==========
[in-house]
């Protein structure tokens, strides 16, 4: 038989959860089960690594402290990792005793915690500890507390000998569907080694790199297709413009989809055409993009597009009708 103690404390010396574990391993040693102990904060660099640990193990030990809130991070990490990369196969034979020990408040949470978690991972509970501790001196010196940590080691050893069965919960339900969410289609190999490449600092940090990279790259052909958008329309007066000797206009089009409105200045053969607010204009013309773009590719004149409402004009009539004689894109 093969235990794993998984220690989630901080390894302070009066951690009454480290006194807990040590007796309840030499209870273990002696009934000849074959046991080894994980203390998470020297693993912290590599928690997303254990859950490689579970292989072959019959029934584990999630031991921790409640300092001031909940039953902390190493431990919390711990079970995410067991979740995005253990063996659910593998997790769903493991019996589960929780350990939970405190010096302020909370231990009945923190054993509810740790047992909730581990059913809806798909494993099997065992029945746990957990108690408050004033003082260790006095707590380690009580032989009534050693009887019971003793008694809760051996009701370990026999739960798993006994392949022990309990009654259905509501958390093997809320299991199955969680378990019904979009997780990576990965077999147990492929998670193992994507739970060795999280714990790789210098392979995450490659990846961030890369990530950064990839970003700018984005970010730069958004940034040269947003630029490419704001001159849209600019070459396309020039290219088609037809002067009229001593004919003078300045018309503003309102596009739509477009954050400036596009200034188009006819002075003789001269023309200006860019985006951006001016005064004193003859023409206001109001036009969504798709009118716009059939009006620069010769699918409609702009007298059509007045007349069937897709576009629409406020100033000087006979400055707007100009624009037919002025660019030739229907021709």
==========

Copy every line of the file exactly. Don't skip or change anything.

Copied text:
[in-house]
């Protein structure tokens, strides 16, 4: 038989959860089960690594402290990792005793915690500890507390000998569907080694790199297709413009989809055409993009597009009708 103690404390010396574990391993040693102990904060660099640990193990030990809130991070990490990369196969034979020990408040949470978690991972509970501790001196010196940590080691050893069965919960339900969410289609190999490449600092940090990279790259052909958008329309007066000797206009089009409105200045053969607010204009013309773009590719004149409402004009009539004689894109 093969235990794993998984220690989630901080390894302070009066951690009454480290006194807990040590007796309840030499209870273990002696009934000849074959046991080894994980203390998470020297693993912290590599928690997303254990859950490689579970292989072959019959029934584990999630031991921790409640300092001031909940039953902390190493431990919390711990079970995410067991979740995005253990063996659910593998997790769903493991019996589960929780350990939970405190010096302020909370231990009945923190054993509810740790047992909730581990059913809806798909494993099997065992029945746990957990108690408050004033003082260790006095707590380690009580032989009534050693009887019971003793008694809760051996009701370990026999739960798993006994392949022990309990009654259905509501958390093997809320299991199955969680378990019904979009997780990576990965077999147990492929998670193992994507739970060795999280714990790789210098392979995450490659990846961030890369990530950064990839970003700018984005970010730069958004940034040269947003630029490419704001001159849209600019070459396309020039290219088609037809002067009229001593004919003078300045018309503003309102596009739509477009954050400036596009200034188009006819002075003789001269023309200006860019985006951006001016005064004193003859023409206001109001036009969504798709009118716009059939009006620069010769699918409609702009007298059509007045007349069937897709576009629409406020100033000087006979400055707007100009624009037919002025660019030739229907021709």